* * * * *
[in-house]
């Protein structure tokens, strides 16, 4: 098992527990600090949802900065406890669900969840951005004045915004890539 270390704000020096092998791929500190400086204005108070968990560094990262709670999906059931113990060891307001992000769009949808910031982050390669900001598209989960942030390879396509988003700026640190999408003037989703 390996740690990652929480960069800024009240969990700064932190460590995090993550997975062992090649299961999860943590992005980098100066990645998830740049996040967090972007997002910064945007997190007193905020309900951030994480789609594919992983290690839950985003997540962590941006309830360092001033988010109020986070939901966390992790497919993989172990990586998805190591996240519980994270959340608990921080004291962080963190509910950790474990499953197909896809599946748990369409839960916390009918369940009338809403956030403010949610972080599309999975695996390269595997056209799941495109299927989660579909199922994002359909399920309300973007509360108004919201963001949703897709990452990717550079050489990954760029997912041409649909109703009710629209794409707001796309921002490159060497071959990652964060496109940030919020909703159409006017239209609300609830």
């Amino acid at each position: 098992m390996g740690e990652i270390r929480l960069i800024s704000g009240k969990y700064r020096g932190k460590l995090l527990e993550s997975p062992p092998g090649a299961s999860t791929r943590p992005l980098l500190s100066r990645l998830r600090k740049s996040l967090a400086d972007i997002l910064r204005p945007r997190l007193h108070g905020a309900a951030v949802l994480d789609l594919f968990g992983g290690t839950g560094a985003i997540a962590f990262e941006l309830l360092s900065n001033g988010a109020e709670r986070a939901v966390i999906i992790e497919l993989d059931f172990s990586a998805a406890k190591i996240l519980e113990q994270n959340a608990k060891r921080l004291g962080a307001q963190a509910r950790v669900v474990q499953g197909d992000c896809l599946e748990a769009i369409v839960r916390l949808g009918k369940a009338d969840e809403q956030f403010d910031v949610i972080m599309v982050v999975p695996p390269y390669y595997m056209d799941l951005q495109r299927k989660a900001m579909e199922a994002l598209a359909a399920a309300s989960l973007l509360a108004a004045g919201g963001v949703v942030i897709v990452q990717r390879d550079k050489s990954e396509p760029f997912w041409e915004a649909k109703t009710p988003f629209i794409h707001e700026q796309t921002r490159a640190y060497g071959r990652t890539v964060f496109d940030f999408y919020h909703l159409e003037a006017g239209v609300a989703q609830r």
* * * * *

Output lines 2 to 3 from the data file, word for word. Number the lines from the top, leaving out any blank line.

């Protein structure tokens, strides 16, 4: 098992527990600090949802900065406890669900969840951005004045915004890539 270390704000020096092998791929500190400086204005108070968990560094990262709670999906059931113990060891307001992000769009949808910031982050390669900001598209989960942030390879396509988003700026640190999408003037989703 390996740690990652929480960069800024009240969990700064932190460590995090993550997975062992090649299961999860943590992005980098100066990645998830740049996040967090972007997002910064945007997190007193905020309900951030994480789609594919992983290690839950985003997540962590941006309830360092001033988010109020986070939901966390992790497919993989172990990586998805190591996240519980994270959340608990921080004291962080963190509910950790474990499953197909896809599946748990369409839960916390009918369940009338809403956030403010949610972080599309999975695996390269595997056209799941495109299927989660579909199922994002359909399920309300973007509360108004919201963001949703897709990452990717550079050489990954760029997912041409649909109703009710629209794409707001796309921002490159060497071959990652964060496109940030919020909703159409006017239209609300609830």
């Amino acid at each position: 098992m390996g740690e990652i270390r929480l960069i800024s704000g009240k969990y700064r020096g932190k460590l995090l527990e993550s997975p062992p092998g090649a299961s999860t791929r943590p992005l980098l500190s100066r990645l998830r600090k740049s996040l967090a400086d972007i997002l910064r204005p945007r997190l007193h108070g905020a309900a951030v949802l994480d789609l594919f968990g992983g290690t839950g560094a985003i997540a962590f990262e941006l309830l360092s900065n001033g988010a109020e709670r986070a939901v966390i999906i992790e497919l993989d059931f172990s990586a998805a406890k190591i996240l519980e113990q994270n959340a608990k060891r921080l004291g962080a307001q963190a509910r950790v669900v474990q499953g197909d992000c896809l599946e748990a769009i369409v839960r916390l949808g009918k369940a009338d969840e809403q956030f403010d910031v949610i972080m599309v982050v999975p695996p390269y390669y595997m056209d799941l951005q495109r299927k989660a900001m579909e199922a994002l598209a359909a399920a309300s989960l973007l509360a108004a004045g919201g963001v949703v942030i897709v990452q990717r390879d550079k050489s990954e396509p760029f997912w041409e915004a649909k109703t009710p988003f629209i794409h707001e700026q796309t921002r490159a640190y060497g071959r990652t890539v964060f496109d940030f999408y919020h909703l159409e003037a006017g239209v609300a989703q609830r």